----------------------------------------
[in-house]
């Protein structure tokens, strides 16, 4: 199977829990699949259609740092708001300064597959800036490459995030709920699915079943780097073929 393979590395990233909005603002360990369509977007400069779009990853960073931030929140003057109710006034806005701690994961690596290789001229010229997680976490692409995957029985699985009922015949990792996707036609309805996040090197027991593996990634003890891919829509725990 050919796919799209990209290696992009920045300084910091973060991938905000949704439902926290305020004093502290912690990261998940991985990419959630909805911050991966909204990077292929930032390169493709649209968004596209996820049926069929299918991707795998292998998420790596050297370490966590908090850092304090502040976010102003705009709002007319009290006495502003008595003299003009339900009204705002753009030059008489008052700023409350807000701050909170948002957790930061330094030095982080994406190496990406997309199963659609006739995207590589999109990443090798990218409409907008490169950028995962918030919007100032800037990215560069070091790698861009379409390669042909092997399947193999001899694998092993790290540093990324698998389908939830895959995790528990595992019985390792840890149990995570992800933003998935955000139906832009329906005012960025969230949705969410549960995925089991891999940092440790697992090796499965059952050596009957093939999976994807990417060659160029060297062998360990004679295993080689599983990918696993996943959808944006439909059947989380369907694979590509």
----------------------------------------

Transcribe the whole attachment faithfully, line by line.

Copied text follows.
[in-house]
């Protein structure tokens, strides 16, 4: 199977829990699949259609740092708001300064597959800036490459995030709920699915079943780097073929 393979590395990233909005603002360990369509977007400069779009990853960073931030929140003057109710006034806005701690994961690596290789001229010229997680976490692409995957029985699985009922015949990792996707036609309805996040090197027991593996990634003890891919829509725990 050919796919799209990209290696992009920045300084910091973060991938905000949704439902926290305020004093502290912690990261998940991985990419959630909805911050991966909204990077292929930032390169493709649209968004596209996820049926069929299918991707795998292998998420790596050297370490966590908090850092304090502040976010102003705009709002007319009290006495502003008595003299003009339900009204705002753009030059008489008052700023409350807000701050909170948002957790930061330094030095982080994406190496990406997309199963659609006739995207590589999109990443090798990218409409907008490169950028995962918030919007100032800037990215560069070091790698861009379409390669042909092997399947193999001899694998092993790290540093990324698998389908939830895959995790528990595992019985390792840890149990995570992800933003998935955000139906832009329906005012960025969230949705969410549960995925089991891999940092440790697992090796499965059952050596009957093939999976994807990417060659160029060297062998360990004679295993080689599983990918696993996943959808944006439909059947989380369907694979590509």